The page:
Manifold: Time

Stephen Baxter
Manifold: Time Cover

Average Writing But Great Ideas


Stephen Baxter has been crowned by many as the modern king of hard science fiction. It's no coincidence that he has collaborated with Arthur C. Clarke on some novels, because his works share a lot of qualities and flaws. That is not to say his novels are not original and inventive: even Clarke himself never dreamed of the immensity of scope that Baxter weaved into Manifold: Time.

Manifold: Time opens up innocently enough, with an ex-astronaut-turned-CEO trying to launch a venture into space to mine near-Earth asteroids. Fairly quickly, however, the novel throws a curveball, and the joyride begins: soon enough, you'll be reading all about sending radio signals back in time, statistical predictions of the end of Humanity, the heat death of the Universe, and phase change of the void.

If this all sounds like a hard read, well, it is. I would not recommend Manifold: Time to anyone who is not deeply into SF, and who doesn't have at least a layman's interest in cosmology and astrophysics. If you are capable of overlooking the sometimes dry prose of, say, Azimov and Clarke, and still get a kick out of their awesome speculative concepts, then you will be more than rewarded by Baxter's novel. As a matter of fact, Manifold: Time is sure to delight and surprise even the most jaded hard SF reader.

There's one sequence in particular in Manifold: Time that will just blow your mind. I won't spoil it here, other than to say it involves visions of the far future. And when I say far, I mean far: to my knowledge, I've never seen a SF novel that dared go that far into the future. The result is a vertigo-inducing thrill ride, and on the strength of it alone, I heartily recommend this novel.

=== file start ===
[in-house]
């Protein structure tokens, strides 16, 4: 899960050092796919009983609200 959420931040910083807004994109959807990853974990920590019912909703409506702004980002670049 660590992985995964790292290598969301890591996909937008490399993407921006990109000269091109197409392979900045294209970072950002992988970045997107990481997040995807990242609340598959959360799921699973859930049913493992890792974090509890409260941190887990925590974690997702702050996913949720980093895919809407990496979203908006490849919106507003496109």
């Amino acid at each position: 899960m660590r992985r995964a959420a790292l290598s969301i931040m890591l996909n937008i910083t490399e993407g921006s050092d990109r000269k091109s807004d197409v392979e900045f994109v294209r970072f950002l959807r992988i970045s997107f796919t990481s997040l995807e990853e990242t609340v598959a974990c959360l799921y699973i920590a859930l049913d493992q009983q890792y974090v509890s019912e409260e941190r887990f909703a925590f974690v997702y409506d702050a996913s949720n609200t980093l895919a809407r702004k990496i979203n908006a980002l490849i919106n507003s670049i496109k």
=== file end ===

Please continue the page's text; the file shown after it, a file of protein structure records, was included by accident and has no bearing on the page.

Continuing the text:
I already mentioned the thin characters and average writing, but since they're not the focus of this book, I hesitate to criticize them too much. I'm a huge fan of well-crafted stories and characters, so it did annoy me throughout the book. Characters are vaguely defined, and you can tell the book is written by an engineer. In Baxter books where the core concepts are so-so (Exultant), it's enough to make me put the book down. In his stronger works (Coalescent), it's a minor obstacle. In Manifold: Time, possibly his strongest book to date, it's a minor irritant you'll most likely learn to overlook by page 50.

It's worth noting that Manifold: Time is the first of a trilogy, composed of Manifold: Space and Manifold: Origin. These two sequels do not take place after Manifold: Time, but rather in separate universes. As such, the first novel stands up perfectly well on its own. The next two books are said to be of lesser quality, but this shouldn't prevent you from picking up Manifold: Time, and enjoy its mental joyride of truly cosmic proportions.